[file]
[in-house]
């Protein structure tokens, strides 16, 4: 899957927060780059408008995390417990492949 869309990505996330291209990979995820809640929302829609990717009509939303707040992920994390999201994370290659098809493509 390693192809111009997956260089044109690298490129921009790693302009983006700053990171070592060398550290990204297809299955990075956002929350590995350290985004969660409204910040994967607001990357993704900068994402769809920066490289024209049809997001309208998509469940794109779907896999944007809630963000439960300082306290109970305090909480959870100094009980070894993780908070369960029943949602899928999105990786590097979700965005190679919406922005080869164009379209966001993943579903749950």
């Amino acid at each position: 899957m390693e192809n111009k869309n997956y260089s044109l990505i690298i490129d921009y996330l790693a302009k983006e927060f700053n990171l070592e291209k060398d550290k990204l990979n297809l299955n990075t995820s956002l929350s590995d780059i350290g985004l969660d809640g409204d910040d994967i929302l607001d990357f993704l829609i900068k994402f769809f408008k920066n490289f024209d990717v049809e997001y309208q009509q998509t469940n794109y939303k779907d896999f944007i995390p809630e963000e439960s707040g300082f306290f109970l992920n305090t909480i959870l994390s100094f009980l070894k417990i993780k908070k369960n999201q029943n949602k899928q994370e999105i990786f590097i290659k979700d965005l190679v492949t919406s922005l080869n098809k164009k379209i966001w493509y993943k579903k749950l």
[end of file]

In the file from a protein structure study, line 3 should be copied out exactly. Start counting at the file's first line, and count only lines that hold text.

């Amino acid at each position: 899957m390693e192809n111009k869309n997956y260089s044109l990505i690298i490129d921009y996330l790693a302009k983006e927060f700053n990171l070592e291209k060398d550290k990204l990979n297809l299955n990075t995820s956002l929350s590995d780059i350290g985004l969660d809640g409204d910040d994967i929302l607001d990357f993704l829609i900068k994402f769809f408008k920066n490289f024209d990717v049809e997001y309208q009509q998509t469940n794109y939303k779907d896999f944007i995390p809630e963000e439960s707040g300082f306290f109970l992920n305090t909480i959870l994390s100094f009980l070894k417990i993780k908070k369960n999201q029943n949602k899928q994370e999105i990786f590097i290659k979700d965005l190679v492949t919406s922005l080869n098809k164009k379209i966001w493509y993943k579903k749950l």